Lorraine Anderson, a former resident of Davis, will share a multimedia presentation of her new book, Earth and Eros: A Celebration in Words and Photographs.  Over the last twelve years, Lorraine has gathered vivid sensual writing about people in relation to nature – short poems and prose pieces by nearly seventy writers – and paired the words with evocative nature photographs by Bruce Hodge to create this book.  The one-hour program begins at 7:30 pm at the Village Homes Community Center (2661 Portage Bay East) on Saturday, May 7th.   Cool Davis is hosting the reading.  Donations are appreciated at the door.  Sign-up to attend here.

In the preface to Earth & Eros, Anderson promises, “Simply by opening our senses and feeling ourselves to be part of the natural world around us, we can begin to heal, to regain wholeness, to take communion.”

Her presentation is a perfect way to complete the joyful, sometimes boisterous energy of the Whole Earth Festival on campus earlier that day with a deep and rich experience.   Her readings will offer a powerful testament to the connection between pleasure, desire, and the health of our bodies and the earth.

Award-winning Davis author Kim Stanley Robinson, Anderson’s friend and one-time neighbor, wrote of her book, “A masterpiece of discovery and juxtaposition. Reading the beautiful and thought-provoking text alongside photos as glossy and dense as reality feels like waking up, like remembering.”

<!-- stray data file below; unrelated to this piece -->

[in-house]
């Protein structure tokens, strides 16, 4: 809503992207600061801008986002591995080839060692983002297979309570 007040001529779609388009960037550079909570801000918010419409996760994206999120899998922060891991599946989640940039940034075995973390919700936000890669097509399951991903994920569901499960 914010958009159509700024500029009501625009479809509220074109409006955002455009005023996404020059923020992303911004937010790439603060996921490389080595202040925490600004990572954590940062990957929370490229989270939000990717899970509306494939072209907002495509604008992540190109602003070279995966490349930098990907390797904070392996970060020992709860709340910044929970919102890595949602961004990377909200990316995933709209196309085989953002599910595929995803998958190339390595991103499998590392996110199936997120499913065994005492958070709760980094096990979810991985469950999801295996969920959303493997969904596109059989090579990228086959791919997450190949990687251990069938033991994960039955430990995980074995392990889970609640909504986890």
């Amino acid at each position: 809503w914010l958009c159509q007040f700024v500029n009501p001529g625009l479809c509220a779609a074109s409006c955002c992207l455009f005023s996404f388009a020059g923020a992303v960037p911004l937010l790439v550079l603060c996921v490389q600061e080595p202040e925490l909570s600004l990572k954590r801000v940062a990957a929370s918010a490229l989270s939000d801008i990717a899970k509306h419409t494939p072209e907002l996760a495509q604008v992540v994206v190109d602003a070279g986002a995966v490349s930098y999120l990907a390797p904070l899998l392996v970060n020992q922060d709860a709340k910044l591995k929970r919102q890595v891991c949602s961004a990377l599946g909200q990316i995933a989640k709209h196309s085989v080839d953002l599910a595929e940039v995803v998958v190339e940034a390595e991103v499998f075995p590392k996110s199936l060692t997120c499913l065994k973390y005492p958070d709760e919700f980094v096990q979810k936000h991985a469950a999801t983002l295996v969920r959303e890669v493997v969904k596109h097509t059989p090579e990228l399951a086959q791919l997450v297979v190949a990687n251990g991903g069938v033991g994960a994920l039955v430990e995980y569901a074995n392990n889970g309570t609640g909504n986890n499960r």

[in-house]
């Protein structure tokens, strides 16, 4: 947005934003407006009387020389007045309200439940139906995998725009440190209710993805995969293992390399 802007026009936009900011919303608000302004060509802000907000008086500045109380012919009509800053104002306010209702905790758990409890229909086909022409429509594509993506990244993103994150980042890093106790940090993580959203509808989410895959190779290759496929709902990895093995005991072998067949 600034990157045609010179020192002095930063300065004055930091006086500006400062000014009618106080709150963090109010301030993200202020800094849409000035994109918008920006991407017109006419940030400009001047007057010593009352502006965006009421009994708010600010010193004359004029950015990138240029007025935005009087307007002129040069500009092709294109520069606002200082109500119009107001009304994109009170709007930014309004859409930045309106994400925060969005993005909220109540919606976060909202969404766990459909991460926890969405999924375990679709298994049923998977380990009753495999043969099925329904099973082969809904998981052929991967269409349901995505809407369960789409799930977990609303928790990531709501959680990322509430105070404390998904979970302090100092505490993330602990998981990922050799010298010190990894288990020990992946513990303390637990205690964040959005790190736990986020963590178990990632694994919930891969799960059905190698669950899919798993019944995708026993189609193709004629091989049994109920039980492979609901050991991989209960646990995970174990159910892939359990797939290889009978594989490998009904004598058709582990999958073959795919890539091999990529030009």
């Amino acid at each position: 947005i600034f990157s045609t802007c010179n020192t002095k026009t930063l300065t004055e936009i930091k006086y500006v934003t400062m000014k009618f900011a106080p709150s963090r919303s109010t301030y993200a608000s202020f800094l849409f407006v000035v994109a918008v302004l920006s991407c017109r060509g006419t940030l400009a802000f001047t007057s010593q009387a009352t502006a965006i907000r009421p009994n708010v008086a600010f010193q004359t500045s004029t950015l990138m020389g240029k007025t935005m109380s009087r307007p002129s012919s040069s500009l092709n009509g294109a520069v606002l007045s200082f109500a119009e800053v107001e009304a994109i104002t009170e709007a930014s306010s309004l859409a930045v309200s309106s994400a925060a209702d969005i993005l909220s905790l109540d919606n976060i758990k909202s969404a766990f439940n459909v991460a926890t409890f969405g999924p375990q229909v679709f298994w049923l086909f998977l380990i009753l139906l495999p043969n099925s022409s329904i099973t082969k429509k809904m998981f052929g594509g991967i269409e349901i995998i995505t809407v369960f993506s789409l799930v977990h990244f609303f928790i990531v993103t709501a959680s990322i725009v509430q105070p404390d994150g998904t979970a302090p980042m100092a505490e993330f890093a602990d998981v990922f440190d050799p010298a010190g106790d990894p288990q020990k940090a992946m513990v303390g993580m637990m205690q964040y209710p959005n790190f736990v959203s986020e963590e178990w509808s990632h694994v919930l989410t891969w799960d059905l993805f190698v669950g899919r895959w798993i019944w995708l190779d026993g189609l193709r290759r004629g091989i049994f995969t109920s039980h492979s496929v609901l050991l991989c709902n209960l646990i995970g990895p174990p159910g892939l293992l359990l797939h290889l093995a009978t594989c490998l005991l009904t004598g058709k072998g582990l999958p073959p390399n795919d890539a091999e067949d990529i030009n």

“…Reading the beautiful and thought-provoking text alongside photos as glossy and dense as reality feels like waking up, like remembering.”

Many of the writers will be familiar, like visiting with old friends again –Diane Ackerman, Gary Snyder, Edna St. Vincent Millay, Pablo Neruda, Denise Levertov, William Stafford, Zora Neale Hurston,  Sherman Alexie and many others.

Consider an excerpt by Terry Tempest Williams from The Erotic Landscape.  “To be in relation to everything around us, above us, below us, earth, sky, bones, blood, flesh, is to see the world whole, even holy…The lightning we witness crack and charge a night sky in the desert is the same electricity we feel in ourselves whenever we dare to touch flesh, rock, body, and earth.”

Other passages will be fresh and new like waking up to a new day or making an unexpected discovery –Carol Westburg, Katie Lee, J. Ruth Gendler.  Or maybe Joe Pulichino in Love Song for All.

you are so full of wonders
that I will remember you
in my next life

that when I come back again
as an apple tree
I will devote
a whole year’s growth to you

you will be apples

from winter sleep
to summer leaves